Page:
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This is one rare car. The gages are in Swedish, the turn signals look like police lights and the owner has the most amazing stories to tell. In fact, he tells us a funny story about an MGB GT at the end, which was proper for my MGDriving blog.

The car can do 100 kilometers per hour on a straight road with the wind behind you. I imagine it is a wonderful car for country roads, driving around the corners at 80 kilometers per hour in what looks like very comfortable seats.

Peter was fun to interview. Please enjoy this video.


“The PV444 was Volvo’s first unibody car. Its body structure was influenced by the 1939 Hanomag 1.3 litre, which was purchased and studied by Volvo engineers. It was also the first Volvo in almost 20 years to come with a four-cylinder engine (earlier models had used side-valve straight sixes). The first PV444s were powered by 40 PS 1.4 L inline-four engines designated B4B, with three main bearings, overhead valves, and a single downdraft carburettor. The power of this engine increased to 44 PS (32 kW) in October 1950, and to 51 PS (38 kW) in October 1955. US models, beginning to appear in early 1956, received an up-rated version called the B14A, which was given twin side-draft 1½ in SU carburetors for a total of 70 hp. Most early US sales were limited to Texas and southern California. American customers also had the option of European delivery, in which case they could also get a cheaper model with the basic B4B engine.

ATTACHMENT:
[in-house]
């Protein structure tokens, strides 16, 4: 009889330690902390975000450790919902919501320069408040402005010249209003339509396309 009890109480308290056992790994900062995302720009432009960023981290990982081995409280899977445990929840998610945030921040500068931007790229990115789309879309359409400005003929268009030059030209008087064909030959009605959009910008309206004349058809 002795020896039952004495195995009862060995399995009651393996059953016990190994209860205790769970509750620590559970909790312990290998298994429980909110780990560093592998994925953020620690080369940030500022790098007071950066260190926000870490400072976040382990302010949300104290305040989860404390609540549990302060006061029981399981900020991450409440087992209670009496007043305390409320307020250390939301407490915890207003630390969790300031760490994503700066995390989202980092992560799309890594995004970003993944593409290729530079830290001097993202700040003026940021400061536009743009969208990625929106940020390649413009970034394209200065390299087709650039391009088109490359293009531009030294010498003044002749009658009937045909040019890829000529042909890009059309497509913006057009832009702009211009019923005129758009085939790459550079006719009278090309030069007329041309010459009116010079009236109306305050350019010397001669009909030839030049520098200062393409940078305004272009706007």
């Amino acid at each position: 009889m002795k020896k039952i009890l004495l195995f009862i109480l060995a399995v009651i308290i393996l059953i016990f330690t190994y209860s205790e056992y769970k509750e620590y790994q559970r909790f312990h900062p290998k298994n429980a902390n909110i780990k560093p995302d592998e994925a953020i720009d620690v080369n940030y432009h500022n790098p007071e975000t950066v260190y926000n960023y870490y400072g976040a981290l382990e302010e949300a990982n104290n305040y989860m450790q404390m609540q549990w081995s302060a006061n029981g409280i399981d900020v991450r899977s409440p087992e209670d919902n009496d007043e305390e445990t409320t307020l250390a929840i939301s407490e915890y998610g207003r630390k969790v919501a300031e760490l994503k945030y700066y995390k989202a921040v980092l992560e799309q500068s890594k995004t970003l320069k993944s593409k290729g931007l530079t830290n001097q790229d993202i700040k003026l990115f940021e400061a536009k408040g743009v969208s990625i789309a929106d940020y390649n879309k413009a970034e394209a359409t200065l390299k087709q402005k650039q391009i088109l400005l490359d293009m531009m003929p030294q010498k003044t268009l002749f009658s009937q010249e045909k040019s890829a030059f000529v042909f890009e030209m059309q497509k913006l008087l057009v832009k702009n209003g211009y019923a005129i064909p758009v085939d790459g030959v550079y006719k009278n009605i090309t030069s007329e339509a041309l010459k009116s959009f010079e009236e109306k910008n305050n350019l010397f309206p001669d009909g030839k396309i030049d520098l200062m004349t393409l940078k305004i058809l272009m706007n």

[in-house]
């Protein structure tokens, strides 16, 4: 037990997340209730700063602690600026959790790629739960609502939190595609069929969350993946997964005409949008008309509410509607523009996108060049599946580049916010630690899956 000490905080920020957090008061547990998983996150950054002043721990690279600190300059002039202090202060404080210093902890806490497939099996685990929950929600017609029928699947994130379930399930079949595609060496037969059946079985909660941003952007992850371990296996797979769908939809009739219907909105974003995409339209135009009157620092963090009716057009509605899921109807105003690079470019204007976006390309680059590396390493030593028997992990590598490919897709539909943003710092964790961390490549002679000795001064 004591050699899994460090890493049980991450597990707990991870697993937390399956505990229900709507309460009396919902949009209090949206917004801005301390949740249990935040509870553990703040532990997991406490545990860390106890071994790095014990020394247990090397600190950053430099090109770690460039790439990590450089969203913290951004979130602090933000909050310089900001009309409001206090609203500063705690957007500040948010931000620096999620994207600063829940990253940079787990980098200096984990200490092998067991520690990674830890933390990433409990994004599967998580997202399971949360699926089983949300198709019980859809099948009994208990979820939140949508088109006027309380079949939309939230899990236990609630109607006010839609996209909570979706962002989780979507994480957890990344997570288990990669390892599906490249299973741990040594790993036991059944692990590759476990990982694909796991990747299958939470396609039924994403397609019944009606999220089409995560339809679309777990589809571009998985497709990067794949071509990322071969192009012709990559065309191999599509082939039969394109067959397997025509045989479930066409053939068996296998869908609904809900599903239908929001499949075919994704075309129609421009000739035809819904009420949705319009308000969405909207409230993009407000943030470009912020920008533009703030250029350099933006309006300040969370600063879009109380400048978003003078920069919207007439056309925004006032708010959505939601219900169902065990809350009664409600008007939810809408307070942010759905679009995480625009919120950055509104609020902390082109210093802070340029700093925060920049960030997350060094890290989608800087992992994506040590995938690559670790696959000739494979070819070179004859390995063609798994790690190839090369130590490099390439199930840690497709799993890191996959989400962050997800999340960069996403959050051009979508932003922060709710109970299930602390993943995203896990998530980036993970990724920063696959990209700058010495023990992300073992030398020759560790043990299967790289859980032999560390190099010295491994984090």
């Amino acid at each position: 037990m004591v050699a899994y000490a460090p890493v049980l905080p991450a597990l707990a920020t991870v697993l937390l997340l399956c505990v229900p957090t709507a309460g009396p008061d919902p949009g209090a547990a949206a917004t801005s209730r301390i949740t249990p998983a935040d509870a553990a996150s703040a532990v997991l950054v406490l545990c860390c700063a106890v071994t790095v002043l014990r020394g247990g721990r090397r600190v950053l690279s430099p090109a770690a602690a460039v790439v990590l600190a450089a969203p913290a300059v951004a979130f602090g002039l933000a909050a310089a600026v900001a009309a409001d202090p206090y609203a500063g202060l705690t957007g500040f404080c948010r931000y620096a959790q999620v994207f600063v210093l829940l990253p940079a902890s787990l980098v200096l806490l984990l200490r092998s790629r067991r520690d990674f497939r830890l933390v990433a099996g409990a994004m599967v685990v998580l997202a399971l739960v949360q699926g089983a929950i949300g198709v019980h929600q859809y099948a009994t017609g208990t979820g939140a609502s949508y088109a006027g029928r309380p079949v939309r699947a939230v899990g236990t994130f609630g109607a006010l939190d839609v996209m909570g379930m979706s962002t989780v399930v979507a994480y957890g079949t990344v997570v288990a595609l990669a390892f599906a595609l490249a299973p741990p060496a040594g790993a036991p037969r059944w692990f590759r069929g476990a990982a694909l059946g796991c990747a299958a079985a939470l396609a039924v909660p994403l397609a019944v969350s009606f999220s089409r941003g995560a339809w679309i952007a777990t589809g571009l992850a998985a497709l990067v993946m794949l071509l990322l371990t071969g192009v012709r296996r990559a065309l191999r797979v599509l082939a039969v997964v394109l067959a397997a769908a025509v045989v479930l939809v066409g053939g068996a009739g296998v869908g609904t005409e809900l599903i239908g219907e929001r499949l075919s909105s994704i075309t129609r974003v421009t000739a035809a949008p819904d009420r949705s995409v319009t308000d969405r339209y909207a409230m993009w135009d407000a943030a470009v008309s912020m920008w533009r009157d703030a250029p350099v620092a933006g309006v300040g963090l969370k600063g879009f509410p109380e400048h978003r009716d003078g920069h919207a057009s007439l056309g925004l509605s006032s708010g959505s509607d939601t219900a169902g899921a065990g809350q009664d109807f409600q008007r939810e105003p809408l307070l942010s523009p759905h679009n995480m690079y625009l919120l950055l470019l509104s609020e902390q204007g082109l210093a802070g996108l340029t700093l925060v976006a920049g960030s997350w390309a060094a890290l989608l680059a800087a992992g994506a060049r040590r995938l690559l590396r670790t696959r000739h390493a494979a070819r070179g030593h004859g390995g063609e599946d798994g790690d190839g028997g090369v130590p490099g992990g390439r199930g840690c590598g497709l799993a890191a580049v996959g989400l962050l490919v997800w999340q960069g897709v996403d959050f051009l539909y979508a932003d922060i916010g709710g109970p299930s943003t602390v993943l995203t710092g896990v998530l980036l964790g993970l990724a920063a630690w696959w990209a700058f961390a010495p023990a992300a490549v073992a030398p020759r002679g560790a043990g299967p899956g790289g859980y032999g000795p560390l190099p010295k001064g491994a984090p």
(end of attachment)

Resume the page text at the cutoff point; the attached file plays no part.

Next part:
By the 1957 model year, engine displacement was increased to 1.6 L and both single downdraft- B16A and twin side-draught carburetted B16B versions were offered.”

From Wikipedia, the free encyclopedia